Malathi Ramachandran says she wanted explore modern-day relationships in her second novel, which tells the story of a fighter pilot and a modern miss who has to choose between love and luxury
It was only correct that I met Malathi Ramachandran at the stately RSI Club. Amid the green leafy trees between bites of a lovely chocolate tart, Malathi, the daughter of an infantryman, spoke of her second book, Edge of all the Light (Melting Pot, Rs. 250). “As the wife of an Air Force pilot, I have often felt that the young men serving at the borders, in remote areas such as the Kashmir Valley and the Rajasthan desert, are caught in a kind of time warp while the rest of the world has moved on. Often they are living a parallel reality. Being highly motivated in their job, they do not realise that the world does not measure success by their standards anymore.”
The novel is basically the story of “a fighter pilot Tanuj who is deeply in love with his childhood sweetheart, Ahilya. She, however, wants more from her future than ‘just being someone's wife.’ She would rather marry a successful man and settle abroad.”
When I spoke with Malathi for her debut novel, the charming The Wheel Turned, (2010) she spoke of her second novel where a fighter pilot would be a sympathetic character but not the protagonist. “I knew you would ask that! When I sit down to write, I often have only a rough plot in mind, and let the characters decide what they would do on that particular day. Yes, I remember I did say that Tanuj would be an important character, but not the main character. But somehow, along the way, Tanuj just took over and became bigger and bigger…”
Unlike Meena from The Wheel Turned, who was all round likeable, Ahilya is definitely a grey character. “Ahilya is a modern girl from a conservative background. So while her thinking and decisions are progressive, she still clings to her family values. Her occasional selfishness is mitigated by immediate remorse, her thoughtless words by loving actions and her materialistic yearnings by her acceptance at last that ‘chemistry is more important than comfort, love scores over luxury and pyaar over paisa’...”
Ask her to pick her favourite character in the novel and the city-based writer says: “As a writer, I tend to fall in love with my characters when I create them. Tanuj to me is the quintessential fighter pilot, an alpha-male and yet so innocent; so confident and yet never aggressive; foolishly impulsive, but very responsible.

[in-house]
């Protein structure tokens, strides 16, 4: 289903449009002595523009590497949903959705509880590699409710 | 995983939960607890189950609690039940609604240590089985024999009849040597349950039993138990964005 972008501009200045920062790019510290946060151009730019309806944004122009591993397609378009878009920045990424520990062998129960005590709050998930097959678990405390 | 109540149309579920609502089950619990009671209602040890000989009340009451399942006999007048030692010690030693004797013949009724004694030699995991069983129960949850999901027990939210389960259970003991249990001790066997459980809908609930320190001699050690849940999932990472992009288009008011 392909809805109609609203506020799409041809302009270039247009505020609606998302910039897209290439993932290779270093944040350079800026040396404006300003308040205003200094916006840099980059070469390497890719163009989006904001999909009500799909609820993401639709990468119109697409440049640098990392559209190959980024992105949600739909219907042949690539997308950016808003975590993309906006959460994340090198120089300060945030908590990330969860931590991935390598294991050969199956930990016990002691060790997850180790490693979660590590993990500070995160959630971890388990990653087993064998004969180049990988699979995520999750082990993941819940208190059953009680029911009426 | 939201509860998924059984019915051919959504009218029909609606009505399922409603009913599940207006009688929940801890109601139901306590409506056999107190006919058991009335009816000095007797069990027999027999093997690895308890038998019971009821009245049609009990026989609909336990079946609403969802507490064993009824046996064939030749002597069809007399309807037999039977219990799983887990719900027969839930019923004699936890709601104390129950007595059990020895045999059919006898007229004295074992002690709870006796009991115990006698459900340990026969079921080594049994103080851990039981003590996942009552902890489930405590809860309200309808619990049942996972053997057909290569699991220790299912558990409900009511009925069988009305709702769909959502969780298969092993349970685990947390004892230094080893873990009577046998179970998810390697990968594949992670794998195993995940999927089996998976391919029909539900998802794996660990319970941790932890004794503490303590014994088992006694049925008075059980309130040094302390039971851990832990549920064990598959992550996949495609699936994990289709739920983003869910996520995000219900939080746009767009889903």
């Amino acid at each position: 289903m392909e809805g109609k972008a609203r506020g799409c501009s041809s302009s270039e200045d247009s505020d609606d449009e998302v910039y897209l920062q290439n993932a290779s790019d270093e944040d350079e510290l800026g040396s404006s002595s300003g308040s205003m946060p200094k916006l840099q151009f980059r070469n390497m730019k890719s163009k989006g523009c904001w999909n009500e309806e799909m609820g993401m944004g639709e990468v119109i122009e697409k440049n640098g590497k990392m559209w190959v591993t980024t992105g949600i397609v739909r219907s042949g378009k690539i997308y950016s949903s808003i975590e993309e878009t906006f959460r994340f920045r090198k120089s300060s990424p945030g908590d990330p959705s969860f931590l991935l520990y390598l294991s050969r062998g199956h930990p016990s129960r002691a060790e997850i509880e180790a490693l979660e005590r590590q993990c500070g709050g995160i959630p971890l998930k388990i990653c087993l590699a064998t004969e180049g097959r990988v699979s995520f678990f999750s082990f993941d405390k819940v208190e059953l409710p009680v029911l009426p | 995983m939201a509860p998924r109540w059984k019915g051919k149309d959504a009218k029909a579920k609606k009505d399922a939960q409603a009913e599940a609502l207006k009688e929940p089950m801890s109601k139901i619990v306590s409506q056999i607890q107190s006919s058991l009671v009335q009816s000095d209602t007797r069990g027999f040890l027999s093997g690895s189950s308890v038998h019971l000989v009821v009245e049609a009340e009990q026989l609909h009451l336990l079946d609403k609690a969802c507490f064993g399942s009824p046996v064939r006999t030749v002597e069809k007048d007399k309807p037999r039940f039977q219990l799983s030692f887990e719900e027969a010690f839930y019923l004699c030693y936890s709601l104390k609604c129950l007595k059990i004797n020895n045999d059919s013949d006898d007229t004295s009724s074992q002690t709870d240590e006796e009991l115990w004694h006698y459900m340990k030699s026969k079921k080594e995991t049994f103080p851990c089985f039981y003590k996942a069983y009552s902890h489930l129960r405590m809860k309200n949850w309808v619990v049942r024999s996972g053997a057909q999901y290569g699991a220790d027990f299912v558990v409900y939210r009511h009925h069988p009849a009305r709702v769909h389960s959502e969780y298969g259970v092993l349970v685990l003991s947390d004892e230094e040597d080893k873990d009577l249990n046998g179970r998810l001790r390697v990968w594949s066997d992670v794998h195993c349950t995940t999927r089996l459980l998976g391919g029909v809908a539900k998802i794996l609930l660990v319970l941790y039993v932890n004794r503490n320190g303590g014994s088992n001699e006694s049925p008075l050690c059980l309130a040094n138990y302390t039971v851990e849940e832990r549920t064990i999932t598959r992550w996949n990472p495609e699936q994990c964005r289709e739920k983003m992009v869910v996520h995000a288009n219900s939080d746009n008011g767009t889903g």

Of my secondary characters, great aunt Dela-ma was loosely inspired by ‘modern mamis’ I have known and even a little by the Wodehousean character, Aunt Dahlia. Dela-ma is the epitome of what ‘family’ means in the Indian context.”
The title, from a quote by Richard Bach, Malathi says “seemed to convey how the story begins and ends. The prologue talks of the play of day and night, darkness and light, and the cover has managed to convey this concept effectively.”
While the love story is the main plot, there is a parallel terror plot involving Sri Lankan Tamils. “I could have chosen any terrorist outfit to make my point (that our lives are finally in the hands of larger forces we have no control of) but I chose the Sri Lankan situation because the story is set in Chennai and it just made more geographical sense. Also, there are thousands of Sri Lankan refugees living in Chennai who do nurse old wounds like Dix in the novel.”
Research Malathi says “involved getting a grip on the Sri Lanka situation, then some for the combat sortie and spin dive, and also for the flight emergency on the commercial flight.” The flight emergency is described in scary detail. “I wanted to show the scene in the plane in great detail for two reasons. One, because this was a build-up for the climax and extremely important as a turning point in the story. Two, because this is where we see Tanuj at his best, as a strong, responsible young man who risks his life to prevent an air disaster.”
Both in The Wheel Turned and Edge of all the Light, defence officers are shown to be pucca sahibs. This seems vaguely unrealistic considering the press the armed forces is getting these days. “I am the daughter of an Army Infantry officer and the wife of an Air Force pilot. So it does give me a ringside seat view into these esoteric worlds. I present a view of people in the defence services as I see them. Yes, today, there is a lot of media attention on the dirty underbelly of the forces, but I prefer to think of the upright, motivated soldier as the norm and the corrupt ones as aberrations.”
Malathi says her next book will not be about the Forces. “It will be a literary novel dealing with the concept of migration. It is inspired by books such as The Grapes of Wrath by John Steinbeck, The Good Earth by Pearl S Buck and our very own City of Joy. The dispossessed in any culture are the same, and I believe that their stories are waiting to be told, if only so that we understand their world.”
Edge of all the Light is available at the Sapna outlets, Strand (Manipal Centre) and Blossom Book House. They can also be ordered online on pothi.com, sapna online, and shortly at Flipkart, Indiplaza, Amazon, etc. The Ebook can be downloaded from Amazon Kindle and Pothi.com.